We’ve been having some fun with sawmill terminology lately. We always so when we hire a new editor fresh out of college, who has been a sportswriter, and who is much more familiar with terms like three-point shot than three-dimensional scanning. As I write this, our newest associate editor, all 22 years of him, is en route to a hardwood sawmill in West Virginia. I feel sorry for him. Not because of the 10 hour drive to get there, but after nine months of employment here he was just getting the hang of what goes on in a softwood lumber sawmill, and then I send him to a hardwood sawmill, which in general may have less sophisticated technology than a softwood sawmill, but which has its own language of grades and markets, not to mention multiple species and bigger logs. And I didn’t tell him that a lot of the hardwood lumbermen haven’t been in too good of a mood lately (China tariffs and all, you know). You try to prepare the boy as best you can – read some old hardwood sawmill stories, do some googling of hardwood sawmills in action.
He’s done pretty well with the softwood sawmills he has visited; that is, he hasn’t quit yet. One of the mills completed a major upgrade with some new profiling technology. I had told the mill owner, whom we’ve known forever, that I was sending him a greenhorn and to go easy on him. When I read our boy’s transcript of the interview, I was really appreciative of the guys at the mill. They had gone above and beyond and provided our novice some sawmill 101 basics as they went through the mill flow.
Of course I had already loaned to the kid the greatest book on sawmills ever written: Lumber Manufacturing: The Design and Operation of Sawmills and Planer mills, by legendary Northwest consultant Ed Williston. When I handed it to him, I said, yep, somebody actually wrote a book on sawmills. And then I proceeded to give him way too much information on how the book had saved my career.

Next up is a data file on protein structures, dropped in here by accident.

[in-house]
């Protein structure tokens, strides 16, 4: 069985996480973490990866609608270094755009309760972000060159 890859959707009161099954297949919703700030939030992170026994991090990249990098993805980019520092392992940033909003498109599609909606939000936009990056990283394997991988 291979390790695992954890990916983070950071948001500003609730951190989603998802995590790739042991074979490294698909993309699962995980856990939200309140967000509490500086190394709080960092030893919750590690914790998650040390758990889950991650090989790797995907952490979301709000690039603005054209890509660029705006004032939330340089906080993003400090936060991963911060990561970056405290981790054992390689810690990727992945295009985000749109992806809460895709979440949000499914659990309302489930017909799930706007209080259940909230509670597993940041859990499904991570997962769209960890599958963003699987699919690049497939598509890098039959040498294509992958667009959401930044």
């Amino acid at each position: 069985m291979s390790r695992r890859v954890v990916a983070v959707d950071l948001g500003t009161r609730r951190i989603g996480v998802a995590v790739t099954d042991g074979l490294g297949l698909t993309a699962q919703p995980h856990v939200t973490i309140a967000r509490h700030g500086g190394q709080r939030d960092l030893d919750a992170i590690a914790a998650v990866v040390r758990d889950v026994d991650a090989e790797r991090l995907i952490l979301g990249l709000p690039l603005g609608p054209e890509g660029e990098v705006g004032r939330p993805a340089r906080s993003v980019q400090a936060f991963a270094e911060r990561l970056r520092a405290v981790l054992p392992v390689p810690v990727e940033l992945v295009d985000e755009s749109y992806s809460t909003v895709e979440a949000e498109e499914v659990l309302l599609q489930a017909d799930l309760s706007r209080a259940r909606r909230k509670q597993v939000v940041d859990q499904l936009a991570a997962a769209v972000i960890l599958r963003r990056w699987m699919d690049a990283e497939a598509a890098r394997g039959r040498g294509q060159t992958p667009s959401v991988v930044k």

It really did, back in the mid 1980s, not long after I had moved from the newspaper business to this business, and found myself getting stuck on sawmill words like “encoder.” I had attended the sawmill machinery show in Portland, which was hosted by the publishing company, Miller Freeman, which in addition to producing forest industry trade magazine also published technical books, and one of them was this one.
It had been published in 1976, and Williston had revised it a couple of times since. It had chapter titles like: Introduction to Lumber Manufacture, The Log Yard, Merchandising and the Long Log Deck, The Headrig, Principles and Systems for Primary Log Breakdown, Ponies and Resaws, Edgers, Trimming Rough Lumber, Scanners and Computers and right on through the planer mill and filing room, and then it had this absolutely glorious glossary of sawmill terms and appendix of measurements and conversions.
I could understand what the heck was going on in a high-tech sawmill, as long as the book was in reach.
Sure a lot has changed in sawmills since the book’s last edition in 1988, but a lot hasn’t changed.
Article by Rich Donnell, Editor-in-Chief
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